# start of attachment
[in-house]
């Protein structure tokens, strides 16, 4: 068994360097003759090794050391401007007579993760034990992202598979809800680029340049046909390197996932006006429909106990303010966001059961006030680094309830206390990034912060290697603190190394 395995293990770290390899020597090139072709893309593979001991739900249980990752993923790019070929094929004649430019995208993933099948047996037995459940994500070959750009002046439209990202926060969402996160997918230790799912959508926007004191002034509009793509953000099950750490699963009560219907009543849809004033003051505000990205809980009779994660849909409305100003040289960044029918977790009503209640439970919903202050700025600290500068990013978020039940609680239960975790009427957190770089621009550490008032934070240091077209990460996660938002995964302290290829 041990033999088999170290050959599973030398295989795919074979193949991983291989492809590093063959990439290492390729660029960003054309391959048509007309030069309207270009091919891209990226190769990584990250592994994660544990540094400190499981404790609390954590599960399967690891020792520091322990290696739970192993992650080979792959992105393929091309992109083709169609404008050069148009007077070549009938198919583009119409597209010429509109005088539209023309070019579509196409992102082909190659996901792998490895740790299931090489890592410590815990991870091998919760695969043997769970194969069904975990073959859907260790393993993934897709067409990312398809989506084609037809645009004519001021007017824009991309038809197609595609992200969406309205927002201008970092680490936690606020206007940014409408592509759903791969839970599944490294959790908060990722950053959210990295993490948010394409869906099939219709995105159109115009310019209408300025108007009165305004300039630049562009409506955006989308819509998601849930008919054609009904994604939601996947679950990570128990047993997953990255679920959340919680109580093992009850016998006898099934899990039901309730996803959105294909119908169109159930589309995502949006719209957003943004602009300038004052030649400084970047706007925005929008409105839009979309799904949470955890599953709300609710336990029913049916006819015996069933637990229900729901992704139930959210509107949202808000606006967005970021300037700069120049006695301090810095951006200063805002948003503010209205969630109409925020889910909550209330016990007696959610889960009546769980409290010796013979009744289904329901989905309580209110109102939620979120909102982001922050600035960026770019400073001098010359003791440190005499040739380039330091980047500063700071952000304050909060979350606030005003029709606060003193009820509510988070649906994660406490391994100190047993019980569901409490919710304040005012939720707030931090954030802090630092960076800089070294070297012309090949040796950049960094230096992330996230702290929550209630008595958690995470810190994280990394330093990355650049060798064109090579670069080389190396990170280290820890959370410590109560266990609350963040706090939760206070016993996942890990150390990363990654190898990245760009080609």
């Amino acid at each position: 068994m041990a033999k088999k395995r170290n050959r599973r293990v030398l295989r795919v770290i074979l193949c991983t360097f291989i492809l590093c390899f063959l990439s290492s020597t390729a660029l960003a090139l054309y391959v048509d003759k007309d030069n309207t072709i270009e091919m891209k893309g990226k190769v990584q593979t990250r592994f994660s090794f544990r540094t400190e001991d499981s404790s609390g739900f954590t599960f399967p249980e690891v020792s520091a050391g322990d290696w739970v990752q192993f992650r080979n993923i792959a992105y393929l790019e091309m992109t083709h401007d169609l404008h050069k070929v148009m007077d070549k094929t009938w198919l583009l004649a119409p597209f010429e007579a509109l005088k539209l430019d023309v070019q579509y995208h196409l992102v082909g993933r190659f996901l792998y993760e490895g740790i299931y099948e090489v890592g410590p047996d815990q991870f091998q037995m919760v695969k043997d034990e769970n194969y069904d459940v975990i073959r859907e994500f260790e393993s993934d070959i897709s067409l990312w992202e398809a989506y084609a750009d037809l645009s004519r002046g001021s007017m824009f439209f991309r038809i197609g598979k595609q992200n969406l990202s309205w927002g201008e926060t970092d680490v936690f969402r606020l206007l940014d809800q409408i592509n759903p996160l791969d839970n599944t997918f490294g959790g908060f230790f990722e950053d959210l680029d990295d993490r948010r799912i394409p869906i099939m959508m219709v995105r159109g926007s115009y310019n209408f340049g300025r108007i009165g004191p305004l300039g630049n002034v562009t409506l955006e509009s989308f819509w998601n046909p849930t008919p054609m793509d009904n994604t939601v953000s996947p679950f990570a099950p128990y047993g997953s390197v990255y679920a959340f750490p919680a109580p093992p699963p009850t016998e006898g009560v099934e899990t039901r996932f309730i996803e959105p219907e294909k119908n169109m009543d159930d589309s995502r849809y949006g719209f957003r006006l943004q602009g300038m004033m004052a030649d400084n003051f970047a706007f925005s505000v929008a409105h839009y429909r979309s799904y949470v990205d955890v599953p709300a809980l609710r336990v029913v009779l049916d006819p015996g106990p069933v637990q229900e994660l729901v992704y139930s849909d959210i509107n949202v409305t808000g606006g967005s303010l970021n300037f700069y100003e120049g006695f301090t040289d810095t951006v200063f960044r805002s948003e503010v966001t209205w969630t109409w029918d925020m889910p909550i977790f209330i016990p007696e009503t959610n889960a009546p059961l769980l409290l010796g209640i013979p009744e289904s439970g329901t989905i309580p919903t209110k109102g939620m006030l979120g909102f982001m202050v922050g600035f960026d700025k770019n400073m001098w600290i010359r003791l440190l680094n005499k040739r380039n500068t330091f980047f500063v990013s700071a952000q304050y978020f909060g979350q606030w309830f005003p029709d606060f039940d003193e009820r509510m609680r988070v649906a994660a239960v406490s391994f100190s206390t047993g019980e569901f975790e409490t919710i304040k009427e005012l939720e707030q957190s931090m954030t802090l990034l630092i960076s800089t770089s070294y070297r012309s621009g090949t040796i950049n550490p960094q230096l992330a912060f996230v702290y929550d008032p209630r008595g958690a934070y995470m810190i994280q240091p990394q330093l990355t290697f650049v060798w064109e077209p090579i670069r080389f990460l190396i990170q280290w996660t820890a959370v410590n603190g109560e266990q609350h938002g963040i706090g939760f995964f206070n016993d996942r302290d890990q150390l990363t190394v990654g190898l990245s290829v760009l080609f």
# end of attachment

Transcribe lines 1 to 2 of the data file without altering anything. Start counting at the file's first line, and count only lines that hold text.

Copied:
[in-house]
């Protein structure tokens, strides 16, 4: 068994360097003759090794050391401007007579993760034990992202598979809800680029340049046909390197996932006006429909106990303010966001059961006030680094309830206390990034912060290697603190190394 395995293990770290390899020597090139072709893309593979001991739900249980990752993923790019070929094929004649430019995208993933099948047996037995459940994500070959750009002046439209990202926060969402996160997918230790799912959508926007004191002034509009793509953000099950750490699963009560219907009543849809004033003051505000990205809980009779994660849909409305100003040289960044029918977790009503209640439970919903202050700025600290500068990013978020039940609680239960975790009427957190770089621009550490008032934070240091077209990460996660938002995964302290290829 041990033999088999170290050959599973030398295989795919074979193949991983291989492809590093063959990439290492390729660029960003054309391959048509007309030069309207270009091919891209990226190769990584990250592994994660544990540094400190499981404790609390954590599960399967690891020792520091322990290696739970192993992650080979792959992105393929091309992109083709169609404008050069148009007077070549009938198919583009119409597209010429509109005088539209023309070019579509196409992102082909190659996901792998490895740790299931090489890592410590815990991870091998919760695969043997769970194969069904975990073959859907260790393993993934897709067409990312398809989506084609037809645009004519001021007017824009991309038809197609595609992200969406309205927002201008970092680490936690606020206007940014409408592509759903791969839970599944490294959790908060990722950053959210990295993490948010394409869906099939219709995105159109115009310019209408300025108007009165305004300039630049562009409506955006989308819509998601849930008919054609009904994604939601996947679950990570128990047993997953990255679920959340919680109580093992009850016998006898099934899990039901309730996803959105294909119908169109159930589309995502949006719209957003943004602009300038004052030649400084970047706007925005929008409105839009979309799904949470955890599953709300609710336990029913049916006819015996069933637990229900729901992704139930959210509107949202808000606006967005970021300037700069120049006695301090810095951006200063805002948003503010209205969630109409925020889910909550209330016990007696959610889960009546769980409290010796013979009744289904329901989905309580209110109102939620979120909102982001922050600035960026770019400073001098010359003791440190005499040739380039330091980047500063700071952000304050909060979350606030005003029709606060003193009820509510988070649906994660406490391994100190047993019980569901409490919710304040005012939720707030931090954030802090630092960076800089070294070297012309090949040796950049960094230096992330996230702290929550209630008595958690995470810190994280990394330093990355650049060798064109090579670069080389190396990170280290820890959370410590109560266990609350963040706090939760206070016993996942890990150390990363990654190898990245760009080609």